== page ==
Economic Consequences of Bullying in Healthcare
As it was already mentioned, mundane slights cause over 300 billion dollars of deficit in healthcare institutions worldwide. The majority of these expenses arise from the need to recruit and train new staff. As it stands, the US hospital system experiences a shortage of nurses. According to Duffield, Roche, Homer, Buchan, and Dimitrelis, (2014), the US healthcare market will require additional 1.1 million nurses by 2022, increasing the overall body of nurses in the country by about 20-25%. Because of shortages, time, and effort required to educate professional doctors and nurses, the costs of healthcare for the end users are increased.
US healthcare department reports that an average family of four (mother, father, two children) spend roughly 20% of their yearly income (Duffield et al., 2014), which is around 10,000 dollars, assuming the family receives government aid, which covers for half of the expenses. Otherwise, the expenses may rise to 20,000-25,000 dollars a year, depending on the insurance plan. Since bullying directly affects nurse turnover rates, it also sends a ripple effect throughout the entire system, affecting the economic well-being of all individuals and stakeholders involved, including the nurses, the hospitals, the patients, and the governments, who are forced to pay for these expenses.
Nurse Bullying, Turnover Rates, and Loss of Profit
Nurse bullying is directly related to the profitability of healthcare ventures. Duffield et al. (2014) highlight the three important ways of how harassment creates a budget deficit in hospitals. First, it creates a shortage of nurses, doctors, and employees. US hospitals on average have a job vacancy rate of about 14-16%. It means that the majority of healthcare facilities are, on average, understaffed. Seeking out, hiring, and training nurses cost around 20,000-60,000 dollars (Blackstock et al., 2014). Every time a nurse quits because of workplace harassment, the hospital suffers a direct loss of investment equal to a half of a nurse’s yearly pay.
Loss of profit is exacerbated by the fact that most hospitals cannot deal with the imposed workload during seasonal peaks. Chang et al. (2017) report that hospitals are forced to hire temporary staff to be able to manage their patients at a basic level. Hospitals that cannot deal with extra patients simply lose them, which results in a loss of profit and reputation, as the patients the hospitals failed do serve are unlikely to recommend the facility to their friends and family.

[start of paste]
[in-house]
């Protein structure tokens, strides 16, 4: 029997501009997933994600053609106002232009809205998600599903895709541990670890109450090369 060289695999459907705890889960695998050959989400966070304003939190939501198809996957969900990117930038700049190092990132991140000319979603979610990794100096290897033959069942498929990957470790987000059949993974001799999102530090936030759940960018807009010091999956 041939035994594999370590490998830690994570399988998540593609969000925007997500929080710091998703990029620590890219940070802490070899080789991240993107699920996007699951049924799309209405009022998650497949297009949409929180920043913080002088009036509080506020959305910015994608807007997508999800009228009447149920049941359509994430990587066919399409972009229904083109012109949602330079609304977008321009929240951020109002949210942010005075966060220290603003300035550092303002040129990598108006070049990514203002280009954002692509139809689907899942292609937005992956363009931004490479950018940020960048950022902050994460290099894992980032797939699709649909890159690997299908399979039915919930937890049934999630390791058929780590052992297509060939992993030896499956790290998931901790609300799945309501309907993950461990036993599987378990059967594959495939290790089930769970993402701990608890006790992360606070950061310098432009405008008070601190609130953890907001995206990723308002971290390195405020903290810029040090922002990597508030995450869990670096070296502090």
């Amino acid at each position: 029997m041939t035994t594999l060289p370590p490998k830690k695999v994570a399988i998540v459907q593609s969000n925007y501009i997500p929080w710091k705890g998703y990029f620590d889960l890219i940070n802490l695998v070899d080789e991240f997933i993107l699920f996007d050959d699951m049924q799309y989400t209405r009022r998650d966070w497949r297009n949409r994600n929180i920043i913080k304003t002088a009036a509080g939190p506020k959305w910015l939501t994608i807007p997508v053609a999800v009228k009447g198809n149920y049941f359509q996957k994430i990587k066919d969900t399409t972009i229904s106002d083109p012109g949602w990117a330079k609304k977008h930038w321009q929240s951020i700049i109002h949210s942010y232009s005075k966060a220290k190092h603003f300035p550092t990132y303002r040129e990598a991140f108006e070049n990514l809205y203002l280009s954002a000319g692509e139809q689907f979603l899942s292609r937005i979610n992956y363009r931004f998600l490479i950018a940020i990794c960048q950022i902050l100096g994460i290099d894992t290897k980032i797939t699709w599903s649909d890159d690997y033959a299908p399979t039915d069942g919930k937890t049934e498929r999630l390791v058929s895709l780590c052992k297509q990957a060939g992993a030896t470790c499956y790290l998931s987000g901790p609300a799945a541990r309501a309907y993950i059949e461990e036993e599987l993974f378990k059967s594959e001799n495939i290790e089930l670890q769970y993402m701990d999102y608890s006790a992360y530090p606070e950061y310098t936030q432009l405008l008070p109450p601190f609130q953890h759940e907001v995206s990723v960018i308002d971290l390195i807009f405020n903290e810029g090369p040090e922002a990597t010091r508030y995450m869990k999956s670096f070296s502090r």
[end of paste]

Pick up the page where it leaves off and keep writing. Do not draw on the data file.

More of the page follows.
Lastly, fewer nurses mean higher chances of clinical mistakes. Wright and Khatri mention that patients in understaffed nursing settings are more likely to contract hospital-related diseases, which would result in long, expensive, and potentially dangerous treatments. Ulcers, blood contamination, as well as bacterial and viral infections contracted by patients are usually paid for by the hospitals.
Nurse bullying is a complex and dangerous issue that affects the entirety of the healthcare system. It causes higher levels of stress, nurse burnout, and nurse turnover, in turn affecting all the related stakeholders in the equation, including the hospitals, the governments, the patients, and the nurses themselves. As it was proven in this paper, nurse burnout and turnover caused by bullying leaves severe psychological scars on both the victims and the perpetrators.
The economic aftereffects of bullying-induced turnover affect the cost and quality of healthcare. Piecemeal solutions implemented in singular healthcare facilities will not change the situation for the better. A state-wide solution backed by laws and policies is required.
Blackstock, S., Harlos, K., Macleod, M. L. P., & Hardy, C. L. (2014). The impact of organisational factors on horizontal bullying and turnover intentions in the nursing workplace. Journal of Nursing Management, 23(8), 1106-1114.
Chang, H. Y., Shyu, Y. I. L., Wong, M. K., Chu, T. L., Lo, Y. Y., & Teng, C. I. (2017). How does burnout impact the three components of nursing professional commitment? Scandinavian Journal of Caring Sciences, 31(4), 1003-1011.
Duffield, C. M., Roche, M. A., Homer, C., Buchan, J., & Dimitrelis, S. (2014). A comparative review of nurse turnover rates and costs across countries. Journal of Advanced Nursing, 70(12), 2703-2712.
Wright, W., & Khatri, N. (2015). Bullying among nursing staff. Health Care Management Review, 40(2), 139-147.